Entrepreneurship
    Internet Technology
    Health Care
    Legend:
    Type of Organization
    Military
    Oil and Gas
    Manufacturing
    This map shows few people interested in health care and internet technology. Education and government dominate the entrepreneurship group while business support organizations are absent.
    12
  • 21. With whom at CSW do you work most closely?
    13
    Corporation for a Skilled Workforce 900 Victors Way, Suite 350, Ann Arbor, MI www.skilledwork.org
  • 22. With whom do you have a contractual relationship (in a previous or current contractual relationship as a grantor/grantee/business partner, or a future business development target)?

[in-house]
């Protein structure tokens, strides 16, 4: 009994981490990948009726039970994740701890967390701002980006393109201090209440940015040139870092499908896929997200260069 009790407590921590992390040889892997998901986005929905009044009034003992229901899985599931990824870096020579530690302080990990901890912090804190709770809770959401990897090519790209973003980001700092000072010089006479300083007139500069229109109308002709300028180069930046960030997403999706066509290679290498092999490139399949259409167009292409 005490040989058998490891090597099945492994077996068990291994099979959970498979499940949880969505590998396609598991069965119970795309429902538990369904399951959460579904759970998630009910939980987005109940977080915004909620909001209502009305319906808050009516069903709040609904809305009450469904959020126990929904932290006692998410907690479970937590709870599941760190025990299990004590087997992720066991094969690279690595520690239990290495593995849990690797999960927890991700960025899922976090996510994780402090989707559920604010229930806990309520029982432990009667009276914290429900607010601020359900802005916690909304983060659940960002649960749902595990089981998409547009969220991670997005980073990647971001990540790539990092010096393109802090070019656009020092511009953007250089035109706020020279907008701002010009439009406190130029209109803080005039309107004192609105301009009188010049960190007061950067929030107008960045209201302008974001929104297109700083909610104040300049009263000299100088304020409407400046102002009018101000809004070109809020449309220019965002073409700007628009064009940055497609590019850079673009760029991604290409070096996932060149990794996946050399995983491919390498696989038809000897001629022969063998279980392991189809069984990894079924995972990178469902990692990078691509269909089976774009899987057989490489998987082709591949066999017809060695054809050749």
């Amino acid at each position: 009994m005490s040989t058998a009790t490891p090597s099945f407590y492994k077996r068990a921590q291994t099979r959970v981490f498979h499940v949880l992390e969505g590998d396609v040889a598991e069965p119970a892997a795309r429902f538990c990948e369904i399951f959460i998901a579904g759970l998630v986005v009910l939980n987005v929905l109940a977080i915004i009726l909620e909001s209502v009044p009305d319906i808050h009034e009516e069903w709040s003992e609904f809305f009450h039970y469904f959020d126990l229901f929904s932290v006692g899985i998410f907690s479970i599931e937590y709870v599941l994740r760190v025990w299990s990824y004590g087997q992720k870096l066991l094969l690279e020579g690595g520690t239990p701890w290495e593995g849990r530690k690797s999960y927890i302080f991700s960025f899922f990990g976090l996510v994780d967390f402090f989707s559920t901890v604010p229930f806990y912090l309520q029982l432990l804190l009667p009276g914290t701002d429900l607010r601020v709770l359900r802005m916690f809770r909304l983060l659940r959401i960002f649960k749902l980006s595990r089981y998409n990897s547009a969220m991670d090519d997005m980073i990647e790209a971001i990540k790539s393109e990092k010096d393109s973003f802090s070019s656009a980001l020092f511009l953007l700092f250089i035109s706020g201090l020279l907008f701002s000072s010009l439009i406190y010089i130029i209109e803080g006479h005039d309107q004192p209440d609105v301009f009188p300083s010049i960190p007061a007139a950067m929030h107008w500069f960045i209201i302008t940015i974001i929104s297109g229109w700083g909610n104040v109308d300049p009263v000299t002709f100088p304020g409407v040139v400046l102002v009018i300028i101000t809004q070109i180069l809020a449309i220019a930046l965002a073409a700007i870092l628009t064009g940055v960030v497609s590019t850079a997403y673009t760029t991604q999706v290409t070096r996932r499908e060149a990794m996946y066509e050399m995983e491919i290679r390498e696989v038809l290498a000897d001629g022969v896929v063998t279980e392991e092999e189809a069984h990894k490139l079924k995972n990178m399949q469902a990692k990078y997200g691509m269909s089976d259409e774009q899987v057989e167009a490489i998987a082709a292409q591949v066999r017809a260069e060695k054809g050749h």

14
    Corporation for a Skilled Workforce 900 Victors Way, Suite 350, Ann Arbor, MI www.skilledwork.org
    Fields of practice on the business team
  • 23. Which of the following organizations or initiatives do you engage with for discussions around policy or strategy?
    15
    Corporation for a Skilled Workforce 900 Victors Way, Suite 350, Ann Arbor, MI www.skilledwork.org